Who Has Seen a Blood Sugar? Reflections on Medical EducationBMJ 1997; 314 doi: https://doi.org/10.1136/bmj.314.7085.985a (Published 29 March 1997) Cite this as: BMJ 1997;314:985
Frank Davidoff / American College of Physicians, £33, pp 226 / ISBN 0 943126 47 9
As George Silver, a great North American educationist, once remarked, medical education cannot lead medical practice: practice leads education. He was talking about the foundations, not interior decoration. Medical schools certainly influence the fine points of decoration, but they don't change the building. Which is as it should be, as this building has a social function and does not belong only to doctors.
This uncomfortable truth is well illustrated by Frank Davidoff, editor of Annals of Internal Medicine, a former senior vice president for education at the American College for Physicians, and, judging from the cover, still a fairly young man. His essays are worth reading, and I learnt something from almost all of them. They aim at the fascinating magpie style of Lewis Thomas and Stephen Jay Gould, which can't be bad, but, rating each on a scale of zero to four stars, I found they reached a mean of only 0.95 (range 0-3).
Seen from what remains of the NHS, American medical practice, for all its dazzling technology, and the educators who serve it seem to be voices from the past rather than guides to the future–though this perception may change if the NHS continues to move backwards socially while continuing to advance technically. I found only three references of any kind to time or continuity–key concepts that we must impart to medical students for comprehension of health, illness, and medical care as comprehensible stories about lifelong health rather than isolated episodes of illness. Without these, educators just go on wringing their hands about the human irrelevance of so many of their graduates once they enter practice.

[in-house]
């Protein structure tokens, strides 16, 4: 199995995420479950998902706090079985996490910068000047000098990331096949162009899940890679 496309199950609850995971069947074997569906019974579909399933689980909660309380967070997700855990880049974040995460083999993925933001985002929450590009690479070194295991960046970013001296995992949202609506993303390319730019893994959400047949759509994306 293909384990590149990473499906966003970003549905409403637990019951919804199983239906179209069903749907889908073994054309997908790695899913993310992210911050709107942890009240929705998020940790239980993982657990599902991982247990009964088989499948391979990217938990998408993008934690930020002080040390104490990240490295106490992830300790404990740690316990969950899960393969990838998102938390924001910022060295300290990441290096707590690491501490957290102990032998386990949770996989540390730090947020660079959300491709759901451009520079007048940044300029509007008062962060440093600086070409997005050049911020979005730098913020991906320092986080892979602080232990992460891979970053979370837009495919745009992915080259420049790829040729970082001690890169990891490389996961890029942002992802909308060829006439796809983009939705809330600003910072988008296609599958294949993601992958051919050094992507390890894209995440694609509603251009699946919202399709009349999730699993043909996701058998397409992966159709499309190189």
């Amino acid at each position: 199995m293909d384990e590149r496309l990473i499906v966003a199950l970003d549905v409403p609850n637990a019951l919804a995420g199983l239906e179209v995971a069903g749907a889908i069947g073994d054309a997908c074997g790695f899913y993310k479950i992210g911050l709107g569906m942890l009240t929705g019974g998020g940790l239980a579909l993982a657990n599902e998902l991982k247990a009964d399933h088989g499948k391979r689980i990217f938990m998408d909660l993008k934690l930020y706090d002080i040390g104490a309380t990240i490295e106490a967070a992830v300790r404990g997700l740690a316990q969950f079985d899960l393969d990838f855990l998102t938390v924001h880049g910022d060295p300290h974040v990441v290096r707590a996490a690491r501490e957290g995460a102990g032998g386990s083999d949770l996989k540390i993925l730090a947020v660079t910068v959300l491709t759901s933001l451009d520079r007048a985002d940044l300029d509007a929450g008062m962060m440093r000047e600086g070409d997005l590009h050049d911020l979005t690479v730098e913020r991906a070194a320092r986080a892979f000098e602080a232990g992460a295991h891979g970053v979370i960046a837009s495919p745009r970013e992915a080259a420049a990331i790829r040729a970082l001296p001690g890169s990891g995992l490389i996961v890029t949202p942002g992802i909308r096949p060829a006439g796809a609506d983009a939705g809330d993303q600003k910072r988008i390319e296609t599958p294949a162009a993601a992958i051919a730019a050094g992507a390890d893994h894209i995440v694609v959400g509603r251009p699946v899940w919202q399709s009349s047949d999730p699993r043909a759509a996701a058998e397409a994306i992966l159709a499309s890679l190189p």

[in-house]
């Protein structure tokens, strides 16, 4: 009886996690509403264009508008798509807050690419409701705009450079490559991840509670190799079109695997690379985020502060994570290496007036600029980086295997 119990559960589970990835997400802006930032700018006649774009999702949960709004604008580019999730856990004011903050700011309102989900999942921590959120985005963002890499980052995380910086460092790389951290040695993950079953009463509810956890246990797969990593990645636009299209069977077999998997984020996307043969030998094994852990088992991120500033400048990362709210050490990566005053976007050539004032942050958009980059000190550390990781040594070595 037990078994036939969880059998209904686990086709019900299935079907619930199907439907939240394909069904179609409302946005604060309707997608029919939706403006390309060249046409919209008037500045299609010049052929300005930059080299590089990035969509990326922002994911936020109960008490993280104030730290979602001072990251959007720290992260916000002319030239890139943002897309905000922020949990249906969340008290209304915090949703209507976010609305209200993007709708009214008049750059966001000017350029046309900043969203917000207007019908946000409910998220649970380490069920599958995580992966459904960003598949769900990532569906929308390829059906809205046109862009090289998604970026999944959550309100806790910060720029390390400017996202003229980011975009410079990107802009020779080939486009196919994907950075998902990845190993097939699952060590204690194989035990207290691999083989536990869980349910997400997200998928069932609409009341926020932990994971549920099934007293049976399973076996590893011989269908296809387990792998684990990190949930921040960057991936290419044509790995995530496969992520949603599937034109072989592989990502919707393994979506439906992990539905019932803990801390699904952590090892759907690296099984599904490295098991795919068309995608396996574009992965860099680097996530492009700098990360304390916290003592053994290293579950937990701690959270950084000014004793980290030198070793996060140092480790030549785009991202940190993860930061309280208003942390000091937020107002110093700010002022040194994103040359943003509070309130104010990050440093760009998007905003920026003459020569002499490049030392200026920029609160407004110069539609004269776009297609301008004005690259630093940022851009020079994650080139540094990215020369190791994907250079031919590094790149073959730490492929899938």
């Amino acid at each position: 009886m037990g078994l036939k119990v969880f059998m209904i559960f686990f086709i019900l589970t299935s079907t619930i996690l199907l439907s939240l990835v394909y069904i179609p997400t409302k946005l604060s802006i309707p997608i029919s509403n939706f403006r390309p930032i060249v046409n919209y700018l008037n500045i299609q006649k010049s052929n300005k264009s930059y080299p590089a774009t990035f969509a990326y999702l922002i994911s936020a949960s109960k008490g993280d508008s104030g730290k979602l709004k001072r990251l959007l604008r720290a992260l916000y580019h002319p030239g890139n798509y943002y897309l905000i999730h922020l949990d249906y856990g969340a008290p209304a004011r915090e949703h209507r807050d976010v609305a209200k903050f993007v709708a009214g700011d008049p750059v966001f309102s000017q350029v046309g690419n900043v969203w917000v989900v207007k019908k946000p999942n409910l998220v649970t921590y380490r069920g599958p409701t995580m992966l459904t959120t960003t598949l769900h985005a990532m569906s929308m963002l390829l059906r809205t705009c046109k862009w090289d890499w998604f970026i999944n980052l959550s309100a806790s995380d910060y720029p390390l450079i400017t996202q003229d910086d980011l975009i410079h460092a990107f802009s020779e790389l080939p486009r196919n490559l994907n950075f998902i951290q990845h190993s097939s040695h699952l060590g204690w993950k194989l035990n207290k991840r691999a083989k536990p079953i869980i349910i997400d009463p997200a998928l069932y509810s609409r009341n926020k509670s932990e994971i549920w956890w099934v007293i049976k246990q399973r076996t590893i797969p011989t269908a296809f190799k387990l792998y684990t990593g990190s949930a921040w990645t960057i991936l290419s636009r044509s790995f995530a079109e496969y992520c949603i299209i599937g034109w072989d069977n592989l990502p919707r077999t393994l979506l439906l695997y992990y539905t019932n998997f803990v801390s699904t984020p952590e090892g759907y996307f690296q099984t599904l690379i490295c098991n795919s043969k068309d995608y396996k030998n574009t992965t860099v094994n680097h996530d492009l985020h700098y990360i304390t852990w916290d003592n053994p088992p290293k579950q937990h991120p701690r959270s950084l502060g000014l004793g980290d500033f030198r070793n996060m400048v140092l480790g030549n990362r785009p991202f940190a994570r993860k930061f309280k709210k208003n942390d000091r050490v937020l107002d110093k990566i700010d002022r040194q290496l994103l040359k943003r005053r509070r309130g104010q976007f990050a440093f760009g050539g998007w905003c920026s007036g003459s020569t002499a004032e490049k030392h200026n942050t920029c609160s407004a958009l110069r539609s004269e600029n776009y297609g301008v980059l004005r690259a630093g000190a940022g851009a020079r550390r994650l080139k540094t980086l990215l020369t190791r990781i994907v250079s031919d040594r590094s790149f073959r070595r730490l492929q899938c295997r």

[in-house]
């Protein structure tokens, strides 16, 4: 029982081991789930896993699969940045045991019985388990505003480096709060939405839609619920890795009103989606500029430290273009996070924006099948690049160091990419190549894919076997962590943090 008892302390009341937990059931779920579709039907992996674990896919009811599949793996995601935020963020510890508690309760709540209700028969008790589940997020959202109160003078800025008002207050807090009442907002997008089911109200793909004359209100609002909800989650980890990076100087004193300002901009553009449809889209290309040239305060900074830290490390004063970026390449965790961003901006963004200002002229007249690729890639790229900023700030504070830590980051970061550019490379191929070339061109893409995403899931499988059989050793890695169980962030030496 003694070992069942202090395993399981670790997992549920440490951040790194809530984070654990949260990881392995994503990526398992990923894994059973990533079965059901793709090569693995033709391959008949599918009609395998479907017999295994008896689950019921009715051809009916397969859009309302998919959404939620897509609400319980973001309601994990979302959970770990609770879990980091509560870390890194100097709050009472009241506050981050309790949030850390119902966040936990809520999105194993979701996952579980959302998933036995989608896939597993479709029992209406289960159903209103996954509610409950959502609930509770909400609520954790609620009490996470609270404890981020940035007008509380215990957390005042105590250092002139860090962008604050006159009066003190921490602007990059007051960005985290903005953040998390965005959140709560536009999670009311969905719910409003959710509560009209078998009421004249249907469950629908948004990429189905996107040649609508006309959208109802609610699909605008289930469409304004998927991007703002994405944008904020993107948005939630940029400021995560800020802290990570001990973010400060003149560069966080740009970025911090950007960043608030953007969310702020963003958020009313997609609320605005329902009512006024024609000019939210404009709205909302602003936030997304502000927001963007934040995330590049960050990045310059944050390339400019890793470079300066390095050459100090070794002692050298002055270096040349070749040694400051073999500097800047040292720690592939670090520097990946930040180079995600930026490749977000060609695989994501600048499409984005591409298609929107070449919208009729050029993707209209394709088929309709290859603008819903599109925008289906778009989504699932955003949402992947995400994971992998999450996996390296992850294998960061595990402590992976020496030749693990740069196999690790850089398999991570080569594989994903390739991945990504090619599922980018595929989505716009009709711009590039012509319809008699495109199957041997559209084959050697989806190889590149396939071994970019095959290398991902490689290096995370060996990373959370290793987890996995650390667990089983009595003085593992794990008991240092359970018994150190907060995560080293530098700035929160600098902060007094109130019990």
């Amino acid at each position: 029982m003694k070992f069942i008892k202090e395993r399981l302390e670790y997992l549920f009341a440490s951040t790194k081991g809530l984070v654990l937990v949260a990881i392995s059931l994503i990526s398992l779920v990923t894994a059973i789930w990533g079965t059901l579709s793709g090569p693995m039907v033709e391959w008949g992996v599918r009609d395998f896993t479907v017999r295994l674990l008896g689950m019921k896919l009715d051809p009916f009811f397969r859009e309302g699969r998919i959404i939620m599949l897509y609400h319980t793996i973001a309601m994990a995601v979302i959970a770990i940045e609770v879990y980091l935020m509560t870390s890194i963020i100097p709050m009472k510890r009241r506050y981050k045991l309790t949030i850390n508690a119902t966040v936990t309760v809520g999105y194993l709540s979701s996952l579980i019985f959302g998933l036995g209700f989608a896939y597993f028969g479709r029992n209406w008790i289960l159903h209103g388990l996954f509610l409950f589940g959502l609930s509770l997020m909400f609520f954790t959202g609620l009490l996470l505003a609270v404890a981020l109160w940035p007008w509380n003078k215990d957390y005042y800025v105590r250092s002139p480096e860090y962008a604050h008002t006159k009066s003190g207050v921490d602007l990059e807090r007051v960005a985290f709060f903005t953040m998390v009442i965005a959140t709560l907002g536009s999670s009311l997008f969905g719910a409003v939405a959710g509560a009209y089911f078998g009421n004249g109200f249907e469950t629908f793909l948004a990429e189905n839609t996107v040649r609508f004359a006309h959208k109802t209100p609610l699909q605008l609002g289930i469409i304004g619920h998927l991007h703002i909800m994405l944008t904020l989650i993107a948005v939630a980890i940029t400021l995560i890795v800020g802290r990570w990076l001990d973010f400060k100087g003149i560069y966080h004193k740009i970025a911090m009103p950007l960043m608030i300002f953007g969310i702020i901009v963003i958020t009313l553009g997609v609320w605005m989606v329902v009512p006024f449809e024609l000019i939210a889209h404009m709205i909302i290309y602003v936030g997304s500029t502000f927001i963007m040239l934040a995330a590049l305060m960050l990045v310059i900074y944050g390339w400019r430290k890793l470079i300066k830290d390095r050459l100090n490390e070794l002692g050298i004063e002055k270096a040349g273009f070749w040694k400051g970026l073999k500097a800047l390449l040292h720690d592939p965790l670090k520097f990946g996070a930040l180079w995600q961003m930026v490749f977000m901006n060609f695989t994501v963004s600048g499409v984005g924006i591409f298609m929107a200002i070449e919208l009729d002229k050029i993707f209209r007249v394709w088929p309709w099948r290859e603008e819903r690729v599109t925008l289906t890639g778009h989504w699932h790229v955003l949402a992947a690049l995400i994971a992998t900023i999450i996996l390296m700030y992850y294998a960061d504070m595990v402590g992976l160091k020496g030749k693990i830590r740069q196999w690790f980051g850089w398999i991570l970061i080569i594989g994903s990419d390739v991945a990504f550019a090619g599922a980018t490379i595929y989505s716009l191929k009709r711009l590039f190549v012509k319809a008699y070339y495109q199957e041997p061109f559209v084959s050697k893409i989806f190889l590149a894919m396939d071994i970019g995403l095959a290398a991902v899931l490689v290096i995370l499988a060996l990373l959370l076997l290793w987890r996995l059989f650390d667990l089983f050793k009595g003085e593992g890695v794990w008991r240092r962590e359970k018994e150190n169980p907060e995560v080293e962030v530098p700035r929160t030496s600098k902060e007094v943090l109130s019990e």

Though we could do much better, the NHS is still generally organised to reinforce perception of continuing care as a story framing clinical events and making them comprehensible, and reform of medical education goes rapidly with the grain. American practice still reifies disease as an opportunity for episodic transactions. Medical education can neither prevent nor correct this fundamental cause of professional alienation, and, to most British readers, Davidoff's attempts to tinker with symptoms may seem largely irrelevant.